Sunday, September 2, 2012

Discovering Kashmiri Gate 2

As we walked out of Kashmiri Gate we stopped by to admire another reminder of the by gone era of Delhi.  The Bengali club which was the hub of Bengali culture .  This too is no longer active.



Nest, we walked along the  Bara Bazaar market of Kashmiri Gate where there is this edifice .




Next we visited the oldest Church in Delhi - St James Church.
St. James Church also known as Skinner's Church, was commissioned by Colonel James Skinner ( 1778 - 1841), a distinguished Anglo-Indian military officer, famous for the cavalry regiment Skinner's Horse. it was desgined by Major Robert smith and built between 1826-36.

It was a Sunday morning, we entered the Church premises with welcoming sound of the bells chiming.  I was visiting a Church after a long time and would have loved to go inside, but we were in a group.  I Stopped by for a minute in front of the open door and bowed.


Besides, Skinner, there are graves of other members of the family in an enclosure.



And here is an interesting epitaph :)












 Walking ahead of St James Church, we crosseed by Old Delhi.  Here, right in the middle of the road is an smaal garden island.  This area was a key center during mutiny.  It was used to realy inflormation about activites in Delhi.

It has two inscriptions, on by the British and the other by the Government of India.

Inside the garden is  a pillar in memory of the magazine ' The Telegraph' which  was the medium used to convey information.  No, there is no legacy of that activity today, sadly.



It was now time to head for the old building, which once used to be the Guru Gobind Singh Indraprasatha University.

Guru Gobind Singh Indrasprasthe University ( formerly known as Indraprastha university),  a state university of new Delhi, is also located in Kashmiri Gate.  it is housed in the building which was formerly DCE or Delhi college of Engineering.  The University has shifted to bigger campus in Dwarka and now the campus is handed over to Indira Gandhi Institute of Technology.

Inside was a banner forbidding Ragging....




And lush greenery and seasonal flowers.


Also housing here is an old Library.

A library established by the Mughal prince Dara Shikoh,  still exists in Kasmhere Gate, and is being run as an archaeological museum by the Archaeological Survey of India.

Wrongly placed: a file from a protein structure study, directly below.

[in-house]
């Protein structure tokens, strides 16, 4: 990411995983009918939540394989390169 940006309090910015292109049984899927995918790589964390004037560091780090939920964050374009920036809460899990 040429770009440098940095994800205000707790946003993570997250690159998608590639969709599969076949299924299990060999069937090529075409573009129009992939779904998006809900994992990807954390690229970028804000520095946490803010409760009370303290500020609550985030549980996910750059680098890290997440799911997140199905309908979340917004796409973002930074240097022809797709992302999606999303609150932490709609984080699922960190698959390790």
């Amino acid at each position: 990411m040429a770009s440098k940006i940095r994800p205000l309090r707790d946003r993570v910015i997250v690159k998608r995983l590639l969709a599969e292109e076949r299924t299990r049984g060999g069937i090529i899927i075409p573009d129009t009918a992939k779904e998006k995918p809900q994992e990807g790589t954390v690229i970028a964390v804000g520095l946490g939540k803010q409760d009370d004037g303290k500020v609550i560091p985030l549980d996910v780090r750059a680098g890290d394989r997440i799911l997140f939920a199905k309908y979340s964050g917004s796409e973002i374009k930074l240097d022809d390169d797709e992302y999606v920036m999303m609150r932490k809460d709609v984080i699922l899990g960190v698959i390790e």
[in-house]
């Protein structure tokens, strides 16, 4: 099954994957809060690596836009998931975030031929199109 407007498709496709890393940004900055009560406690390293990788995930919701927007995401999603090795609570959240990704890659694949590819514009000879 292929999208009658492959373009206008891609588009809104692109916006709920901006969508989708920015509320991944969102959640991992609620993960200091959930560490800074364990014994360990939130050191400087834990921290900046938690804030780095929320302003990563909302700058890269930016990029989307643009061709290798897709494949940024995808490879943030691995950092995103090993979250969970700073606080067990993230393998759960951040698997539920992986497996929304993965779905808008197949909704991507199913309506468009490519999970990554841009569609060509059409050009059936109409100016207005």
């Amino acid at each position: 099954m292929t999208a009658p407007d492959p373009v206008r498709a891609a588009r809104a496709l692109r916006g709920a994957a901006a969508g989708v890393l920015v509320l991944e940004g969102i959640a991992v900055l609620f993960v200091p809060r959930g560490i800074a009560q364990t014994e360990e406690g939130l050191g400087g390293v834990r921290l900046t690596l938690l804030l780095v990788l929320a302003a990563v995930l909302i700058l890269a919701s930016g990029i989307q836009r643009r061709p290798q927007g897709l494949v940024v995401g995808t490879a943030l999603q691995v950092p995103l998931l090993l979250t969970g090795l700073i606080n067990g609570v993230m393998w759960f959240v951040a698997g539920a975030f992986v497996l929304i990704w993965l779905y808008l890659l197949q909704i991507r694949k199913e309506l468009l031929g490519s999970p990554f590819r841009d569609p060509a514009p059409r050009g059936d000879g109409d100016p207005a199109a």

It now serves as the Department of Archaeology.





 We now walked past the Indian Post Office, with a red and white facade.



And guess, what we saw....





Yeah.... they still exist, despite Email and IT revolution.


And with this, we came to the last stop of the Heritage Walk.  The oldest cemetery of Delhi. The LOTHIAN Cemetery.





And thus ended out tow hours of morning walk, discovering Kashmiri Gate which was just a hazy name of  old Delhi in my mind.  It is steeped in history and it  is a good move  on part of ASI to preserve many such monuments spread across Delhi.

Till my next Walk, signing off now.

Discovering Kashmiri Gate 1





Today morning was well spent.  I participated in a Heritage Walk in Kashmiri Gate, my second such walk, the first one being  heritage Walk in Chandni Chowk.


The Kashmiri Gate is a gate located in Delhi, it is the northern gate to the historic walled city of Delhi. Built by Military Engineer Robert Smith in 1835, the gate is so named because it used to start a road that led to Kashmir.
Today it is also the name surrounding locality in North Delhi,in the Old Delhi area, and an important road junction as the Red Fort, ISBT and Delhi Junction railway station lie in its vicinity.

We were a small group of Delhi lovers, both Indian and foreign and we started with out meeting point was Nicholson Cemetery.

The Cemetery has a run down gate,




 which  gives no clue at all to the lush green acres of land , the final resting point of many Britishers , around the 1857 rebellion, which the Britishers called 'The Mutiny'.


The  Cemetery is named after John Nicholson, a British commander who was fatally injured during the British attack on the walled city of Shahjahanabad.  Just as you enter the cemetery and turn right, you come across his grave.




Another important person to be buried here is Yasudas Ramachandra, a professor of Mathematics at the Delhi College.




He was one of the key personalities of the Delhi Renaissance. His conversion to Christianity was talk of the town back then. 

Embedded in the wall are more engravings and more graves....


And more graves spread across the expanse of the cemetery.









As we walked out of the cemetery for our next stop, i was amazed at what i saw. Right across the nearby Aggrasen park



 runs the Metro. 



 yes , it does!.  A vivid example of the old and contemporary  co existing  in harmony.

WAlking out of the Maharaja Aggrasen park we passed by Gate No2 of Metro, and spotted a popular eatery - Nirualas :)


Next, it was time to visit the Kashmiri Gate itself, which gave the name to the area.  It is one of the remaining  4 gates of the old city of Shanjahanbad, out of a total of 14. The rest were demolished and vandalised  at different periods of history of the City of Delhi.

This gate was at he center of the 1857 Rebellion. 








 The walls dented by bullets and other war atrocities bare a silent testimony to the times gone by.  Now, pigeons perch up on those broken walls.